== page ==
While the company’s sense of aesthetic design was strong, the most compelling reason for anyone to buy a Jaeger LeCoultre has always been the beautiful “manufacture” movement inside it. This term is the correct one used within the Swiss watch industry to describe a movement that has been created entirely by the concern whose name it carries. To the uninitiated, this may not seem worthy of comment, but in fact, it most certainly is. Very few of even the most famous of the prestigious horological houses were ever capable of completely autonomous movement production, and those that were, and are, inevitably have enormous credibility with purist enthusiasts. When one buys a classic Jaeger LeCoultre, every component in its movement has been manufactured by the company itself. There will be no outsourced parts inside it, and consequently, the quality control exerted over its construction and finishing will be second to none. In the eyes of many experienced collectors, Jaeger LeCoultre is very much the “watchmaker’s watch”, and certainly, while the movements by some of the other high grade makers may be arguably built to the same standard, there will be none that are better, at any price level.
The movement in this watch is calibre 916, a self-winding alarm mechanism that Jaeger LeCoultre developed entirely in-house and released in 1970. In the eyes of many fans, the 916 is the most refined alarm movement ever produced by Jaeger LeCoultre and the ultimate development of the Memovox concept. It combined the classical theme of the 1950s Jaeger Le Coultre alarm movements, but modernised them in a technologically cutting edge package. Earlier Memovox movements had run at 18800 half beats per hour, but with the 916, the beat rate was accelerated to 21600, this resulting in a more accurate mechanism than had previous been possible. Similarly, for the first time, motion of wearer’s wrist in either direction caused the mainspring to charge, whereas in the past, the rotor wound only in one direction. Friction was reduced by mounting the rotor on ball bearings and it is very noticeable how the tiniest change of elevation will cause the rotor to spin on its central axis.
The 916 was so exceptional that Jaeger Le Coultre continues to base the movement that it uses in its current Master Compressor and Aston Martin linked AMVL Memovox models, calibre 918, on this same unit. In order for it to have been assigned a different calibre number, there must be differences between the 918 and the 916, but having studied these two types closely on a side by side basis, it is not clear exactly what they are. Physically, from a cosmetic viewpoint, there is no apparent difference between the two, and we would categorically state that any changes made to update the 916 into the 918 are very, very minor indeed. It is certainly food for thought that one can walk into a jeweller’s shop today and buy a brand new Master Compressor Memovox in steel for over £7000 GB pounds which has essentially exactly the same movement inside it as the one beating inside this vintage piece. A major factor for the enormous rise in interest in vintage wristwatches is a growing appreciation of just how remarkable the value for money that they offer can be.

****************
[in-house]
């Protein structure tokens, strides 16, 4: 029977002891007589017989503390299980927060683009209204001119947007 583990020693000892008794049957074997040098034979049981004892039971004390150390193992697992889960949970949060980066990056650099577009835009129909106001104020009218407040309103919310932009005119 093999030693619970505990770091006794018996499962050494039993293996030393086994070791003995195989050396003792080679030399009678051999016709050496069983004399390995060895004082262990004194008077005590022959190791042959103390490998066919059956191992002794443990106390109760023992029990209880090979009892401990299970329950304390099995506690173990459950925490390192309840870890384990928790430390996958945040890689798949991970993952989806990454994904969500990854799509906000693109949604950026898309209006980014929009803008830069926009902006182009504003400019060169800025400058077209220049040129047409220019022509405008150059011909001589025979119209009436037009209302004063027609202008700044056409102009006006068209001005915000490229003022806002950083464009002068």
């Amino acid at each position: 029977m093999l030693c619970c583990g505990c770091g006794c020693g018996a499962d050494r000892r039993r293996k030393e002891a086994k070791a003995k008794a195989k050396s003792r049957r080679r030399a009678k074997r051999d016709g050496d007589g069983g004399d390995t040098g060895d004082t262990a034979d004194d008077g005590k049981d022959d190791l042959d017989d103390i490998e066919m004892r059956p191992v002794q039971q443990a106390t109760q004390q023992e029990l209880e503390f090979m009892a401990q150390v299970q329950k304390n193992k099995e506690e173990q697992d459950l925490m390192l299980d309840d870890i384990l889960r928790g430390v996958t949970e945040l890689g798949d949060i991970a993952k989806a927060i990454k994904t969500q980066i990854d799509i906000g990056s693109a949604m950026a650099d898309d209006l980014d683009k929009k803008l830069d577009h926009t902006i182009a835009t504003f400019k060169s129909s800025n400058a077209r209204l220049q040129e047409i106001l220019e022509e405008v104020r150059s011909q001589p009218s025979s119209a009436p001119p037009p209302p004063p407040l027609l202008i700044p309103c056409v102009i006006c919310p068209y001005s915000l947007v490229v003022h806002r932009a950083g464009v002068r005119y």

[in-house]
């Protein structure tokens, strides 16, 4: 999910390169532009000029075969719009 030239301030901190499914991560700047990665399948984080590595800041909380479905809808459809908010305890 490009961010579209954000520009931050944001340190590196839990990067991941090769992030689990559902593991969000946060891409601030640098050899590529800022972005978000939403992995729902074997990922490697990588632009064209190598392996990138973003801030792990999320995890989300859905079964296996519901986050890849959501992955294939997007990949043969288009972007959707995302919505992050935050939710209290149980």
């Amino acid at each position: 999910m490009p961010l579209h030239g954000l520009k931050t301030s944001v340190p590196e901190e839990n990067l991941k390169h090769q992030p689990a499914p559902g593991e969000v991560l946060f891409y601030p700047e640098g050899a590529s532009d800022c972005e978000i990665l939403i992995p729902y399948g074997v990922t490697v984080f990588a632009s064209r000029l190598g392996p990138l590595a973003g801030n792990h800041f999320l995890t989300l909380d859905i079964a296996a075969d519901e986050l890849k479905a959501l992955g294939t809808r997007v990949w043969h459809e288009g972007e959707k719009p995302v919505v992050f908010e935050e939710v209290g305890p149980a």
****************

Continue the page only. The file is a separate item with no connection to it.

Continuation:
In every respect, the condition of this movement is almost perfect. The rhodium plated finish is bright and free from corrosion. Inlaid in gold to make it more legible, the signature “Adjusted 3 positions, Le Coultre Co, Swiss, 17 Jewels” is stated on the rotor, with the calibre number 916 stamped next to the regulator. Also here is the individual serial number 2093388. No part of this movement has been changed since new and in every respect it is entirely original.
Having been serviced regularly since new, this watch works perfectly and is not in the least bit mechanically worn. It sets and auto winds very smoothly, and its alarm function is loud and distinct. While Jaeger LeCoultre calibre 916 is inherently very robust and reliable, it will become troublesome if starved of lubrication and allowed to wear prematurely. An obviously cosseted, well cared for example like the one here will have decades of life left in it if cleaned and serviced every three or four years. The quality standard to which these vintage Jaeger LeCoultre movements were made was so high that provided they receive replacement lubrication periodically and are kept away from water, they have the potential to run almost infinitely.
We have fitted this watch with a brand new calf skin strap that this very similar in appearance to those fitted to this model when new and, incidentally, to the Master Compressor Memovox today. This is not a genuine Jaeger Le Coultre strap but of exceedingly high quality and certainly need not be replaced in the foreseeable future.
Physical auction house Antiquorum offered four stainless steel automatic Memovox models as Lots 306 to 309 in its 2000 Geneva sale “100 Years of Wristwatches”, a prestigious event that aimed to chart the history of the genre over the last century, including all the key landmark models. These were all 1970s models, with the same 916 movement as found here. The nearest example to the piece offered was lot 308, which had almost exactly the same case shape, but a less attractive single tone dial. This was allocated a pre-sale estimate of approximately £750 GB pounds, on which an additional buyer’s premium of 15% would have been due. Over a decade ago, this was probably realistic, but today, when large 1970s sports watches are very sought after, even the most optimistic buyer wouldn’t hope to secure the piece for this amount.
Coming up to date a little bit more, Sotheby’s offered this same model of steel vintage Jaeger LeCoultre Memovox for sale, with the same distinctive case and 916 movement to the one here, as Lot 289 in its 7th December 2004 Amsterdam auction “Clocks, Watches and Wristwatches”. This was given a pre-sale estimate of 1500 Euros, on which a huge 23.8% buyer’s premium would have been paid.
It is really quite difficult to think of many reasons for not purchasing a classic Memovox at the current time. Clearly one proviso is a liking for overtly 1970s styling, but given that this look is currently very much in vogue and that many present collections are inspired by the originals like this one, this shouldn’t be too much of an obstacle. While not cheap, this watch represents an awful lot of very high quality precision machinery for a very small amount of money. £1475 GB pounds buys absolutely nothing in a brand new watch with an in-house Swiss manufacture movement, yet here, it purchases a piece in near mint condition with a movement that it is virtually impossible to differentiate from its equivalent in the current £6000+ Jaeger LeCoultre Memovox range. As if to gild the lily, if one is needed, the final reason to buy an item like this is its proven potential as a solid investment. The buyer of a new Memovox will find that if he tries to liquidate his asset after twelve months, he’ll suffer a hefty financial loss. At any time, the purchaser of this piece will be able to certainly sell at his cost price, and, if he keeps the watch for three or four years, pocket a very satisfying profit from it should he choose to do so.